Chez Chagrouni (Jemaa el Fna)
Chez Chegrouni gets good ratings on TripAdvisor and is an attractive looking, Moroccan styled restaurant overlooking Jemaa el Fna. Seats in the lower terrace face outwards as though watching a show, which in many ways you are. We tried the chicken & vegetable couscous and meat keftas. The couscous was quite dry and not as spiced as we would have expected whilst the keftas were nicely meaty. It was okay but didn’t match some of the reviews we read. Meals were around 40DH each. An unusual touch is that you write out your own order on a slip. Strange but seems to work well.
Chez Karim (No15, La Place des Ferblantiers)
The tajines are cooked on mini clay stoves on the street which is what enticed us in. Chez Karim is one of a few tiny street restaurants crammed in a corner of La Place des Ferblantiers beside the Badi Palace. We shared a table with a Spanish group who all ordered burgers whilst we ordered lamb and chicken tajines. What I like about this place is the waiter will show you the tajine as it’s cooking so you know what you get. Ours included peppers, tomatoes, olives, orange, meat and spices whose flavours had fused under a wall of sliced potatoes. They were very, very filling. Great value at 30DH each.
Café Bougainvillea (End of Rue Mouassine)
After a couple of days of couscous, tajines and kebabs, it can be nice to have a culinary change of scene and there are some restaurants in the Medina in Marrakech where it’s possible to take a break from traditional Moroccan cuisine and also the frenetic pace at Jemaa el Fna square. Café Bougainvillea is an oasis of calm whose décor is a mix of artistically chic retro styles and typical Moroccan (huge metal ball lights with intrinsic designs). The food is Italian/Moroccan/French and the atmosphere relaxed and friendly. We opted for a margarita and a ‘house’ pizza. The pizza base was interesting, like a thin crust pizza version of the khubz bread you’re served up in every restaurant in Marrakech. I liked it. The margarita got the thumbs up, but the house pizza although inoffensive was a bit bland. Prices for main courses range from 45-60DH.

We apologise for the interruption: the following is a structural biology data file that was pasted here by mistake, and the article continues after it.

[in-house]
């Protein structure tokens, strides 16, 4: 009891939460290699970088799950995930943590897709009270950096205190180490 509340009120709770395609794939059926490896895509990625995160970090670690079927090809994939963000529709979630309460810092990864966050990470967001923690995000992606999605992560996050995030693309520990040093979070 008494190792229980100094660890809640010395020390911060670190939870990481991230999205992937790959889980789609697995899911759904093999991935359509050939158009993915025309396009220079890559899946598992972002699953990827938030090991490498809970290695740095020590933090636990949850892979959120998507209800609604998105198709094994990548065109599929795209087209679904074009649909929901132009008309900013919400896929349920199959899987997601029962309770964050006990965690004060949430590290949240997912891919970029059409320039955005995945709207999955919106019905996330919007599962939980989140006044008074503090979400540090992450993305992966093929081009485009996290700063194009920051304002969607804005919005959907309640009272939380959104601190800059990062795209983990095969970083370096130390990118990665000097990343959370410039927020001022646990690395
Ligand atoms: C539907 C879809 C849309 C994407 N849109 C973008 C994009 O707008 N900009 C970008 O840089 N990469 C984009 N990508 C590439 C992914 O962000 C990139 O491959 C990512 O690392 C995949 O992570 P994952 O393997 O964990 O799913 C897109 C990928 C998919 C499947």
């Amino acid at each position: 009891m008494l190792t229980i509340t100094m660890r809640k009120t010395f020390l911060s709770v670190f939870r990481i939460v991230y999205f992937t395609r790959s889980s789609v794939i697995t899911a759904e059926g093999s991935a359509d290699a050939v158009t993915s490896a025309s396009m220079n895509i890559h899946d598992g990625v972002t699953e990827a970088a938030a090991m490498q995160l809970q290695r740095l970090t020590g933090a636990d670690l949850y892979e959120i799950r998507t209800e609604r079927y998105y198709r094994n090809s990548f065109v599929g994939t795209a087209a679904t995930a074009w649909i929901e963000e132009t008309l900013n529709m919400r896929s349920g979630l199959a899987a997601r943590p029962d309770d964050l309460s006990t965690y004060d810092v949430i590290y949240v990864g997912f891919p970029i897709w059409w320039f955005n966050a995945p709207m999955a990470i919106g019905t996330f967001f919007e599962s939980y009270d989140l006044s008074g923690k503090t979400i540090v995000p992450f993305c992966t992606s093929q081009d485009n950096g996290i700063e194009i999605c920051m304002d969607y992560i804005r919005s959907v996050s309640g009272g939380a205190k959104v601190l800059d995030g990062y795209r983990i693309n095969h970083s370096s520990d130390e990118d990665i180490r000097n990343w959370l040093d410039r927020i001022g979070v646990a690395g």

Eating in the Riad
Some people claim that restaurants and food stalls in Marrakech exist mainly for tourists and for grabbing a quick snack and that the best cooking has evolved in the home. Our experiences backed this claim up. The meal created by Rashida, the cook at Riad Merstane was inventively diverse and delicious and featured a dish that we never saw on the menu of any restaurant in Marrakech, sardine tajine. The meal could have fed an army and I don’t believe we ever actually felt hungry again for the rest of our travels in Morocco.
If we were being totally honest, the food in the restaurants although good, didn’t live up to the claims we read previously that Moroccan food was considered to be amongst the best in the world.
On the other hand, the meals we ate that was prepared in the riad and also by our Berber guides in the Atlas Mountains were of a completely different calibre. They were clearly created with the utmost care and attention to detail and their flavours reflected this.
If you only dine twice in Marrakech once should be at Jemaa el Fna, the other should be a ‘home’ prepared meal.